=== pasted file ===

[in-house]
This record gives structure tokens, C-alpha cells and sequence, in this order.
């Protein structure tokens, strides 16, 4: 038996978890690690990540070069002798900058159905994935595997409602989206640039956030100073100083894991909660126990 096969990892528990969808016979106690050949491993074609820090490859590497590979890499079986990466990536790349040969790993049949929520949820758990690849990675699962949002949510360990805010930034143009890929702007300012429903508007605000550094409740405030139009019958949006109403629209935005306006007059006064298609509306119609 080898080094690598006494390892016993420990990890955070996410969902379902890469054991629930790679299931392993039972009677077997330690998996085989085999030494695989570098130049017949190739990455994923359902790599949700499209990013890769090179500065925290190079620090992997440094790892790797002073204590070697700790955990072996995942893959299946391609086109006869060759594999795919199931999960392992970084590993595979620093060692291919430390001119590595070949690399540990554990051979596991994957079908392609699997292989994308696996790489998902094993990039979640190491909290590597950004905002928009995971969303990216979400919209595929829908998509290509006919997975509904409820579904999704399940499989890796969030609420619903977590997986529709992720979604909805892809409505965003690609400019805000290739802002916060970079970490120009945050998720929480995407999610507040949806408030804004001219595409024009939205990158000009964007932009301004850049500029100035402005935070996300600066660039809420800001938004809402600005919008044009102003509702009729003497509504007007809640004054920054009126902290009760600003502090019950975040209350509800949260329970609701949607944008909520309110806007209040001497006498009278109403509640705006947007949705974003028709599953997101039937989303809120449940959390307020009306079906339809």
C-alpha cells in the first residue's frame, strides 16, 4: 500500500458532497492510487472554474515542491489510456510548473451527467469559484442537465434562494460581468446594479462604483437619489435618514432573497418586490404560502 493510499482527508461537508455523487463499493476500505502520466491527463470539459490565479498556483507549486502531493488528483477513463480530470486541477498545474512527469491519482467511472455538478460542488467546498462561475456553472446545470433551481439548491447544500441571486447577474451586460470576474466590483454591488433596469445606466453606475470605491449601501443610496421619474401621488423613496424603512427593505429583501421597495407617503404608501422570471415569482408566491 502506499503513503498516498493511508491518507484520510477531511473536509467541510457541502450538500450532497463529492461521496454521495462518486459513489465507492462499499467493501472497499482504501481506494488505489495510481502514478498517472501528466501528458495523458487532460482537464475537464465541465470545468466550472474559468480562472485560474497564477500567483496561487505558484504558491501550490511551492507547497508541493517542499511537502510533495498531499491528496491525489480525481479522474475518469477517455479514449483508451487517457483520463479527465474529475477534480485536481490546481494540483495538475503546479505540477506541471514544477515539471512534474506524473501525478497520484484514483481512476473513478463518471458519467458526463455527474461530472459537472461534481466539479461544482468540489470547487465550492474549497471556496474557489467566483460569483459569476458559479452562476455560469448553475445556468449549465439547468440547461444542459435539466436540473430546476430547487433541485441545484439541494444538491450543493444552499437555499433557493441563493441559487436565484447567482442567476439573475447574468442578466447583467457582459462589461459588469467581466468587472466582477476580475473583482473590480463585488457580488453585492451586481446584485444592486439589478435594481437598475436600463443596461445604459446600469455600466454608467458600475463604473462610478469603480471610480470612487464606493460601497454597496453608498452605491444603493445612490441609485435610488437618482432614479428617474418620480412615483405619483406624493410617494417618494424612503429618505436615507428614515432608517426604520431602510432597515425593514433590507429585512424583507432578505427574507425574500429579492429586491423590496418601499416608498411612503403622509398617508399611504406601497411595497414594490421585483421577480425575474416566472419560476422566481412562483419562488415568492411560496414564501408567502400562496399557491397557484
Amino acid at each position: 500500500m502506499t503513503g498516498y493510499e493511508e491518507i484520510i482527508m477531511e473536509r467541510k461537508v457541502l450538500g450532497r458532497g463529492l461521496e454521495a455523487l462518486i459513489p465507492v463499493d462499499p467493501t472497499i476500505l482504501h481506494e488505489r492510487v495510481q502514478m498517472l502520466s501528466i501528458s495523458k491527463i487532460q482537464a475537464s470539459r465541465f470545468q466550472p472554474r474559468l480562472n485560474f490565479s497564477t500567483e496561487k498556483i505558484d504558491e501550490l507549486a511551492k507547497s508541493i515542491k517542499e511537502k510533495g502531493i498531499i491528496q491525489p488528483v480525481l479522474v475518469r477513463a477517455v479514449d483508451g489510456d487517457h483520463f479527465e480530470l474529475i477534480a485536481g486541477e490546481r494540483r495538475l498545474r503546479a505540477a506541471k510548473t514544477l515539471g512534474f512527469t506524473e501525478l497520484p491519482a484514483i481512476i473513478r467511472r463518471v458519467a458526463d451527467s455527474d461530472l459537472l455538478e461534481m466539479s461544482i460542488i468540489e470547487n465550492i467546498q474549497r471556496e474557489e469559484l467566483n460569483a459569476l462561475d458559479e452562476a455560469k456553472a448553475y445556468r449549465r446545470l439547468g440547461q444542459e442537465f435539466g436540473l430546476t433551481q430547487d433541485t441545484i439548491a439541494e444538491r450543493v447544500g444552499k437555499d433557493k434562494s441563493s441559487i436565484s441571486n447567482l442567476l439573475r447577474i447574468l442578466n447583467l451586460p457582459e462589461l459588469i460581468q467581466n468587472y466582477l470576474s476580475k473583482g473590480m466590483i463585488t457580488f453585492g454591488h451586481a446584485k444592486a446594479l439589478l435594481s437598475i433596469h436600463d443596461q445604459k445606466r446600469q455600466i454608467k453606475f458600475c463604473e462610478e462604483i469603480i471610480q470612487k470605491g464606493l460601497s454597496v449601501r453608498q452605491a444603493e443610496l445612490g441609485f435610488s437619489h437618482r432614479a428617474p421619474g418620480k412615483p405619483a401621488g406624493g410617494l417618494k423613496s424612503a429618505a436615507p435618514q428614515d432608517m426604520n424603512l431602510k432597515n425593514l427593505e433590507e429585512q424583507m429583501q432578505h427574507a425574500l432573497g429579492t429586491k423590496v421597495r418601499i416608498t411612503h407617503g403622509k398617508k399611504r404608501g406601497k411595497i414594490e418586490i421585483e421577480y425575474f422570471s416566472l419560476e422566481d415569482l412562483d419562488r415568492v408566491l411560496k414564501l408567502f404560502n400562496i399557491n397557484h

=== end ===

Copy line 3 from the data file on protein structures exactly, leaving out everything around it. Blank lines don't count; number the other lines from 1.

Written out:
């Protein structure tokens, strides 16, 4: 038996978890690690990540070069002798900058159905994935595997409602989206640039956030100073100083894991909660126990 096969990892528990969808016979106690050949491993074609820090490859590497590979890499079986990466990536790349040969790993049949929520949820758990690849990675699962949002949510360990805010930034143009890929702007300012429903508007605000550094409740405030139009019958949006109403629209935005306006007059006064298609509306119609 080898080094690598006494390892016993420990990890955070996410969902379902890469054991629930790679299931392993039972009677077997330690998996085989085999030494695989570098130049017949190739990455994923359902790599949700499209990013890769090179500065925290190079620090992997440094790892790797002073204590070697700790955990072996995942893959299946391609086109006869060759594999795919199931999960392992970084590993595979620093060692291919430390001119590595070949690399540990554990051979596991994957079908392609699997292989994308696996790489998902094993990039979640190491909290590597950004905002928009995971969303990216979400919209595929829908998509290509006919997975509904409820579904999704399940499989890796969030609420619903977590997986529709992720979604909805892809409505965003690609400019805000290739802002916060970079970490120009945050998720929480995407999610507040949806408030804004001219595409024009939205990158000009964007932009301004850049500029100035402005935070996300600066660039809420800001938004809402600005919008044009102003509702009729003497509504007007809640004054920054009126902290009760600003502090019950975040209350509800949260329970609701949607944008909520309110806007209040001497006498009278109403509640705006947007949705974003028709599953997101039937989303809120449940959390307020009306079906339809």